Accountancy firm PwC yesterday (February 7) published the most glowing predictions for a UK economy post-Brexit to date, noting that in the years following 2020, any short-term economic pain from leaving the EU may well have passed.
The firm said that by 2050, the UK could be the fastest growing economy in the list of wealthy G7 countries which includes the USA, Canada, France, Germany and others.
The firm said its predictions were based on the fact that the UK had a “flexible economy” – which critics say is a euphemism for an economy whose labour market is dominated by jobs in which workers have little job security.
Recent TUC research has shown that one in ten workers are now in insecure jobs – increasing from 2.6m in 2011 to more than 3m today – with many worrying that Brexit could open the door not just to further casualisation in workplaces but also to attacks on employment rights.
Despite prime minister Theresa May’s assurances on workers’ rights derived from the EU, emphasising that all rights would be transposed into UK law post-Brexit, concerns have been raised that such assurances aren’t without potential loopholes, which could threaten to increase job insecurity in the UK.
Unite assistant general secretary Tony Burke explained.
“The government may grandfather all EU workers’ rights across in the Great Repeal Bill but then they can add on what are called ‘sunset clauses’ which means over a certain amount of time these rights can be taken away without having to have a debate in Parliament through statutory instruments,” he said.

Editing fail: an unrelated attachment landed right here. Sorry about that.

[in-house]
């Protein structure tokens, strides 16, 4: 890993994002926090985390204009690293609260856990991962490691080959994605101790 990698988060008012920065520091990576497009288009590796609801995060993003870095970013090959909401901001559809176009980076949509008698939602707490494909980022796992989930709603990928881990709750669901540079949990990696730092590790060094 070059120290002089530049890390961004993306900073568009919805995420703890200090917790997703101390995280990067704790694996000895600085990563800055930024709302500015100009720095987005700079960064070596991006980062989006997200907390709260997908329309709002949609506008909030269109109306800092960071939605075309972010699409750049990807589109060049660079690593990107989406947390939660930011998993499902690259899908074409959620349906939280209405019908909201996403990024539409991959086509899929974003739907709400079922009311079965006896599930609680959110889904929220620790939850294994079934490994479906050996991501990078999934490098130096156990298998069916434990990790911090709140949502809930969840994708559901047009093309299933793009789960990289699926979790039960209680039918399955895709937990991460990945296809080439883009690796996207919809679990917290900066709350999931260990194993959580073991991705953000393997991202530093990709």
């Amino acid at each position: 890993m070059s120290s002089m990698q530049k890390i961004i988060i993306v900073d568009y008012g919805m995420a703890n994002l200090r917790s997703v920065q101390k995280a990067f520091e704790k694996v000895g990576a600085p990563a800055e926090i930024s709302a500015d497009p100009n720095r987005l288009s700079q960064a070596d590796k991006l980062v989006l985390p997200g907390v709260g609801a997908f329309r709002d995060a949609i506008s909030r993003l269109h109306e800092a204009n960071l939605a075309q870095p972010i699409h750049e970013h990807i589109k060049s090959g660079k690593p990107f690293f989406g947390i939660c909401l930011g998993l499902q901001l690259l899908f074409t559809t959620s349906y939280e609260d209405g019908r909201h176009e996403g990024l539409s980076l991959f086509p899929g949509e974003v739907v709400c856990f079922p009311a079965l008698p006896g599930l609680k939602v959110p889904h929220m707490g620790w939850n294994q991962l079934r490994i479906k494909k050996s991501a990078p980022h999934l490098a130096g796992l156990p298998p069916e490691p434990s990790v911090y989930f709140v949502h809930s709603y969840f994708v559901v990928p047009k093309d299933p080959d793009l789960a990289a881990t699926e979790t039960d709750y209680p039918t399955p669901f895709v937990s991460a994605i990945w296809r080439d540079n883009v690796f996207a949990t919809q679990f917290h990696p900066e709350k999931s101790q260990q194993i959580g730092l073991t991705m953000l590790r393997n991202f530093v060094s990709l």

“There are enough hard-Brexiteers in the Tory party – like Priti Patel who said she wanted to see 50 per cent of workers’ rights from the EU stripped away – that makes this scenario entirely possible,” he added.
Unite assistant general secretary Steve Turner argued that a Brexit that works for everyone must not mean a race to the bottom on workers’ rights.
“The job insecurity that we’ve seen grow under the coalition government threatens to be turbocharged post-Brexit if we aren’t careful,” he said.
“Strengthening UK workers’ rights – with a renewed emphasis on unionised jobs and on sector-level collective bargaining – is a much better, more sustainable way of growing the economy long-term than slashing and burning wages and employment protections.
“Unionised workers have stronger job security and higher wages, which helps power the economy with their consumer spending power,” Turner added.
“Let’s make the UK the envy of the world in the way it treats its workers – the government can make good on this goal by taking immediate steps such as, for example, beefing up enforcement to crack down on bad bosses, supporting trade unions instead of seeing us as the enemy within, and outlawing zero-hours contracts the way New Zealand did last year.”